Finally! A step in the right direction
Museums, artists’ estates, along with all kinds of societies are in the business of charging ridiculously high fees for the right to use a photograph of their artist’s artworks on the web. So, say you decide to dish out $500 – $5,000 for one image because you simply must use it in your catalogue or a book, only to find out that your use of the image is time constrained: you can use it for three months or a year. That means that after the image had been used for the agreed-upon length of time, you have to either renew the agreement, pay another astronomical fee, or remove the image. So here is where we stand on that. For services that monetize on the reproduction, i.e. sell copies of it, print it as posters, T-shirts, mugs – it makes sense. For non-commercial projects like articles, blogs, educational resources and editorials – it doesn’t.
See Manet’s The Luncheon on the Grass on ArtEx
So what makes Edouard Manet‘s portrait of The Spanish Singer, 1860 special is that it’s free! Yes, absolutely free to use! The Met museum posted this on their website:
To assist in navigating the vast image content on this website, the Museum has implemented Open Access for Scholarly Content (OASC). Through OASC, artworks in the Collection section of the website which the Museum believes to be in the public domain and free of other known restrictions have been identified by an icon; images associated with these artworks can be downloaded for license- and cost-free scholarly and academic publication […]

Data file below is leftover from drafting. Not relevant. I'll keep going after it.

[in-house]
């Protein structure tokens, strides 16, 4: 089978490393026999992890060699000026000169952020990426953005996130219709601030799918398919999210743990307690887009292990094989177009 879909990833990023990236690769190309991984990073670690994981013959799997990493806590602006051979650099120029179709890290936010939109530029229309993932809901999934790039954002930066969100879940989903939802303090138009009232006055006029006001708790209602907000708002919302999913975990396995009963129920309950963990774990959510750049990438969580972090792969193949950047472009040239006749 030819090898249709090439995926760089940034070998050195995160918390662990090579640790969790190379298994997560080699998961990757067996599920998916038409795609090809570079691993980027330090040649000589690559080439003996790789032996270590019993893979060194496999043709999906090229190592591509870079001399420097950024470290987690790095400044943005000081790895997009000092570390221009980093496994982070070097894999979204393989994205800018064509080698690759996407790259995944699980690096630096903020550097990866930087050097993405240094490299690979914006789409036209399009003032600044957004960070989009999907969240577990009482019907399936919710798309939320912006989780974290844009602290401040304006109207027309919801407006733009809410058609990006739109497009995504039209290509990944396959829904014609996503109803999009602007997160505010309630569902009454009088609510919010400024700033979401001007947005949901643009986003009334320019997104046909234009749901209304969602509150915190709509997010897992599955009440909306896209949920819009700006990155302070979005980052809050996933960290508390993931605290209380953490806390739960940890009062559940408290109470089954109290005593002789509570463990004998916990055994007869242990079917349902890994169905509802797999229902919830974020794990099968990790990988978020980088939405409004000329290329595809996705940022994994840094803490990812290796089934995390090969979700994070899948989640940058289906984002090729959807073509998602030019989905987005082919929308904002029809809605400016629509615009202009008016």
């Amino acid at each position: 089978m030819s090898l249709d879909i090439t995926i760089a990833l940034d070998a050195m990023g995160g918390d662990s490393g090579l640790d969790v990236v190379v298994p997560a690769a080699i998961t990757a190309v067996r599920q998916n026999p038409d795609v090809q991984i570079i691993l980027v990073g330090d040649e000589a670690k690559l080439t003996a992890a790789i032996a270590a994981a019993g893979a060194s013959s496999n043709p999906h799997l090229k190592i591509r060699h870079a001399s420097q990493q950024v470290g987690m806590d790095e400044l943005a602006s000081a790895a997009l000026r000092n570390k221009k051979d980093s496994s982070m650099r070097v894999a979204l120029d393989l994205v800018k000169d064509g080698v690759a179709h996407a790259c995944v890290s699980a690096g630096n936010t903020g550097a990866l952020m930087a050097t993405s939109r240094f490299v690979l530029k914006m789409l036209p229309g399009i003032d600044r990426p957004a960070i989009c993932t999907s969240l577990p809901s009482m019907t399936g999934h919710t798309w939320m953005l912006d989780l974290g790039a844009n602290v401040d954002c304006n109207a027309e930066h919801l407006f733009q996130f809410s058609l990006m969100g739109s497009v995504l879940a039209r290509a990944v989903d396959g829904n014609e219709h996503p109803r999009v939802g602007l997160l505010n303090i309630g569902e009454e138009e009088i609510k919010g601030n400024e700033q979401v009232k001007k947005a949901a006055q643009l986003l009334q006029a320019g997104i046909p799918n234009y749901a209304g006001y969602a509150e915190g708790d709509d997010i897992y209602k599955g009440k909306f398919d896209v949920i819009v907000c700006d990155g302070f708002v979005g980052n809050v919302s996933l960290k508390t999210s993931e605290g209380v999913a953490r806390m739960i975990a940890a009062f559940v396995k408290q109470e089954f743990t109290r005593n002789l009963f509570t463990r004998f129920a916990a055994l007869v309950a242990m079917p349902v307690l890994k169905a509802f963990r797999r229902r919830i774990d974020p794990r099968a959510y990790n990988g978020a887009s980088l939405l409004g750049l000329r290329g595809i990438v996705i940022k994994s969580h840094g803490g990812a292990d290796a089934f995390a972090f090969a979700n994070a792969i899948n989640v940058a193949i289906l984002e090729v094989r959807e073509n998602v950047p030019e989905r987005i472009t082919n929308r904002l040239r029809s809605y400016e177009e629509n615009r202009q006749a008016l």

Public Domain means – free to use
This is fantastic news for anyone who needs access to hi-quality photographs of the famous masterpieces currently in the collections of major museums. The New York City museum followed in the footsteps of the Getty that began making their archives open to the public through their Getty’s Open Content Program. Some 10,000 images from the Getty and almost 400,000 from The Met’s collection, whose artist’s copyrights have expired are part of this initiative. And yes, public domain means you can use images of these masterpieces for free.
“The web is such that people will get the images and do with them what they wish, and it’s impractical to police the Internet,” Getty President and CEO James Cuno said. “So we wanted to recognize that and be certain that we had the best quality images available and with the most accurate information attached to them.”
And so it looks like the art institutions are finally catching up with the whole concept of the internet and acknowledging that making these images available to the public will actually help them rather than hurt them in the long run.
Some of the other masterpieces now available for free hi-res download are
Vincent van Gogh’s 1889 oil on canvas Wheat Field with Cypresses
Gustave Courbet’s Jo, La Belle Irlandaise, 1865
Edgar Degas, The Dance Class, 1874
Paul Cezanne’s The Card Players, 1890
All images courtesy of the Metropolitan Museum of Art, New York.
This article © galleryintell